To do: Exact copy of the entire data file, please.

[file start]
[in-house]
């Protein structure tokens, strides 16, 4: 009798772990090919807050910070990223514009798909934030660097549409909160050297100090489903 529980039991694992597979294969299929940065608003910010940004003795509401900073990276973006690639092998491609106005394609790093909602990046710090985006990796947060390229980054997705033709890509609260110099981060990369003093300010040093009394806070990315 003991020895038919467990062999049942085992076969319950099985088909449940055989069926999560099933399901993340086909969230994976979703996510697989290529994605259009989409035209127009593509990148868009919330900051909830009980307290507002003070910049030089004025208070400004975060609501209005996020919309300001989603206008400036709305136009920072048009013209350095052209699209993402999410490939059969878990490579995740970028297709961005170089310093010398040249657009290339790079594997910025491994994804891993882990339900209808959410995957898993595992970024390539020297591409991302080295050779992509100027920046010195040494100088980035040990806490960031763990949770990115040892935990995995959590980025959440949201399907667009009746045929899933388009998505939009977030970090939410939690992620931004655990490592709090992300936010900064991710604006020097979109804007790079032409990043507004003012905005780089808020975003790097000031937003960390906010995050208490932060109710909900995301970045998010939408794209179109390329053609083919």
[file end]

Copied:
[in-house]
């Protein structure tokens, strides 16, 4: 009798772990090919807050910070990223514009798909934030660097549409909160050297100090489903 529980039991694992597979294969299929940065608003910010940004003795509401900073990276973006690639092998491609106005394609790093909602990046710090985006990796947060390229980054997705033709890509609260110099981060990369003093300010040093009394806070990315 003991020895038919467990062999049942085992076969319950099985088909449940055989069926999560099933399901993340086909969230994976979703996510697989290529994605259009989409035209127009593509990148868009919330900051909830009980307290507002003070910049030089004025208070400004975060609501209005996020919309300001989603206008400036709305136009920072048009013209350095052209699209993402999410490939059969878990490579995740970028297709961005170089310093010398040249657009290339790079594997910025491994994804891993882990339900209808959410995957898993595992970024390539020297591409991302080295050779992509100027920046010195040494100088980035040990806490960031763990949770990115040892935990995995959590980025959440949201399907667009009746045929899933388009998505939009977030970090939410939690992620931004655990490592709090992300936010900064991710604006020097979109804007790079032409990043507004003012905005780089808020975003790097000031937003960390906010995050208490932060109710909900995301970045998010939408794209179109390329053609083919």